At its height, the Aztec capital city of Tenochtitlan was among the largest cities in the world, with perhaps as many as 200,000 inhabitants. In less than 200 years, it evolved from a small settlement on an island in the western swamps of Lake Texcoco into the powerful city it was when the Spanish arrived. Read through the following resources to learn more about this incredible city.
For the Mexica, human sacrifice was key to the health of the world. Recent finds show that a vast rack of skulls stood in a temple at the heart of their capital, Tenochtitlan. This interactive takes you through the temple and talks about the sacrifices performed there and how the skulls of the sacrificed were used in the building.
The priest quickly sliced into the captive's torso and removed his still-beating heart. That sacrifice, one among thousands performed in the sacred city of Tenochtitlan, would feed the gods and ensure the continued existence of the world. Death, however, was just the start of the victim's role in the sacrificial ritual, key to the spiritual world of the Mexica people in the 14th to the 16th centuries. This article talks about the discovery of human skulls in the site of the ancient capital, and what this tells us about ritual sacrifice.
This interactive website gives you the chance to explore some of the features of the impressive Aztec city of Tenochtitlan.
Tenochtitlán was an Aztec city that flourished between A.D. 1325 and 1521. Built on an island on Lake Texcoco, it had a system of canals and causeways that supplied the hundreds of thousands of people who lived there. It was largely destroyed by the Spanish conquistador Hernán Cortés after a siege in 1521, and modern-day Mexico City now lies over much of its remains. This article talks about how the city was founded and some of the areas of importance in the city.
Tenochtitlan was the capital city and centre of the Aztec Empire. It was founded in 1325 and served as the capital until the Aztecs were conquered by Spanish conquistador Hernan Cortes in 1520. This article has a map of the city, and describes some of the design features of the city. It also includes a quick quiz to test your knowledge.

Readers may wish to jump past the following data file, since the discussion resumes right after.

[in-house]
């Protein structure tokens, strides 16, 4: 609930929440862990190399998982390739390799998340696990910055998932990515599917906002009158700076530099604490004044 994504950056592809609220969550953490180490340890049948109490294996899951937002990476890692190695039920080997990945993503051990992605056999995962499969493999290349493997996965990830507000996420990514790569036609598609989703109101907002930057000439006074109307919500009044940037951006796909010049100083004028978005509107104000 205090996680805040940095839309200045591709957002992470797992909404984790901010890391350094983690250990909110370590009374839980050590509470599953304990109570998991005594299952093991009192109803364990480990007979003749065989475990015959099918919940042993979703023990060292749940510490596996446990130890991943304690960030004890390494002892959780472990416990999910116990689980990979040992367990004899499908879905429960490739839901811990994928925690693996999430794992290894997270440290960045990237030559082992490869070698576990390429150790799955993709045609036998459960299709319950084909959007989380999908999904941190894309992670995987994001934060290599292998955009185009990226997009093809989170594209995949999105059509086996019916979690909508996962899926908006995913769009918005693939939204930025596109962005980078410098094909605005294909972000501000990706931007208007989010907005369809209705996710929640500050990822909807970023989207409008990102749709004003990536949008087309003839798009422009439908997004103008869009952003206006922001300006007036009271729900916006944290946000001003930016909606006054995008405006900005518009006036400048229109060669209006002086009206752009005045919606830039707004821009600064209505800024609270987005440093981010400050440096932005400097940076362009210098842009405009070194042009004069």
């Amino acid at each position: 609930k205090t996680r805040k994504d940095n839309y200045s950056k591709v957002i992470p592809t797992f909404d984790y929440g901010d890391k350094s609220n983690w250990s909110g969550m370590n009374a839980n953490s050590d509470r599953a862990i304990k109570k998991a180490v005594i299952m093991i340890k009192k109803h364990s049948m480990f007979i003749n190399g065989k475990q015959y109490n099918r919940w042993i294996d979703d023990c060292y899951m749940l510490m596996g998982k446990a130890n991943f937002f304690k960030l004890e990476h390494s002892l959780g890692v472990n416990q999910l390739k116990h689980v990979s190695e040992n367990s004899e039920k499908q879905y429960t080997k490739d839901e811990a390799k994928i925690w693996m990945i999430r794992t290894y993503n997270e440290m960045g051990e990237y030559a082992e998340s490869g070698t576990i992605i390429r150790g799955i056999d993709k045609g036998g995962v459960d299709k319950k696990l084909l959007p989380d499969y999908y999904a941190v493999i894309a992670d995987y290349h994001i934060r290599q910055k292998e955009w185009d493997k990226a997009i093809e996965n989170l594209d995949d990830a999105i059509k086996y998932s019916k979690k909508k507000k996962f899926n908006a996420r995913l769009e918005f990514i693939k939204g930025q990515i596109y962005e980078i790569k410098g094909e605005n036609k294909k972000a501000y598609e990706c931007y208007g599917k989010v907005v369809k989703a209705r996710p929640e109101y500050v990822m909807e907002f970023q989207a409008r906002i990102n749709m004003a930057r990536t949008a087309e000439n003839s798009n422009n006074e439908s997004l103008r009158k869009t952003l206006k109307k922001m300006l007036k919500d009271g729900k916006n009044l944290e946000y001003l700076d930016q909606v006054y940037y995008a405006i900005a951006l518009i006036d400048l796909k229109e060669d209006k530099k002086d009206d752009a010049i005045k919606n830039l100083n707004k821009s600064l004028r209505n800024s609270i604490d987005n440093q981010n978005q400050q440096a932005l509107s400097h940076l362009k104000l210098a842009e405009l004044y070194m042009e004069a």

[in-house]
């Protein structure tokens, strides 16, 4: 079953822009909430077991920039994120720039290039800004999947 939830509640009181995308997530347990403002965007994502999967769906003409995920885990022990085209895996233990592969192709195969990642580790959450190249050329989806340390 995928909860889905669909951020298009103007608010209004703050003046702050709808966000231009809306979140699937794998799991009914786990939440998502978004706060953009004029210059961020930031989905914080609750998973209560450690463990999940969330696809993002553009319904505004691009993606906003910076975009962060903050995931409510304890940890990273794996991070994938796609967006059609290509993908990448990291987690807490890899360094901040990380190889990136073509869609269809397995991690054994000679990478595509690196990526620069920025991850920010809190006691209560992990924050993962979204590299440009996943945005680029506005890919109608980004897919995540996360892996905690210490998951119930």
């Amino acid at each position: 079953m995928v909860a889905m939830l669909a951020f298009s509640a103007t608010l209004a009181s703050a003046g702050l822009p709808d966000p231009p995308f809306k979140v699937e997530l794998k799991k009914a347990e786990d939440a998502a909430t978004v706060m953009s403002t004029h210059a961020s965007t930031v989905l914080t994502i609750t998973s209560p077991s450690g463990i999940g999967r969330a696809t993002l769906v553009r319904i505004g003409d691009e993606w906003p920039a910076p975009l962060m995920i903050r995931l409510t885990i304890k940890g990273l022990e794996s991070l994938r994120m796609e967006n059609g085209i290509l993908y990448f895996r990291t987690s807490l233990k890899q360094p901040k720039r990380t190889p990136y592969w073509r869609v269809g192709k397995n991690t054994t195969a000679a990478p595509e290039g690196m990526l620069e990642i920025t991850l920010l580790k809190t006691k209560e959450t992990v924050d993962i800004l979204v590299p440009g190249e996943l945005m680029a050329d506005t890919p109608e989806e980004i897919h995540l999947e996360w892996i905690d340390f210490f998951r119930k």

The Templo Mayor or Great Temple (called Hueteocalli by the Aztecs) dominated the central sacred precinct of the Aztec capital Tenochtitlan, which is present-day Mexico City, Mexico. Topped by twin temples dedicated to the war god Huitzilopochtli and the rain god Tlaloc it was a focal point of the Aztec religion and very centre of the Aztec world. It was also the scene of state occasions such as coronations and the place of countless human sacrifices where the blood of the victims was thought to feed and appease the two great gods to whom it was dedicated. This link gives you a 3D view of the temple.
The great temple known as the Templo Mayor of Tenochtitlan symbolizes the axis mundi, the Aztec centre of the world, where the sky, the earth, and the underworld met. According to Aztec worldview, the universe consisted of three layers. The middle layer was the earthly one, inhabited by humans. Above that world, the Aztecs imaged thirteen levels or heavens, Omeyocan, the “place of duality,” being the uppermost. Below the earthly layer, there were the nine levels of the underworld. The lowest of these was the realm of Mictlantecuhtli, the Lord of the Land of the Dead. This article describes how the temple represents these different layers.
When the Aztecs founded their capital, they built a temple. Between 1325 and 1521, each Aztec ruler added a new outermost layer to the temple out of respect to the gods and to ensure that his reign would be immortalized within the great stone structure. This imposing structure lay at the ritual heart of the city. It was here that public rituals, including human sacrifice, took place. Learn more about this temple in this article.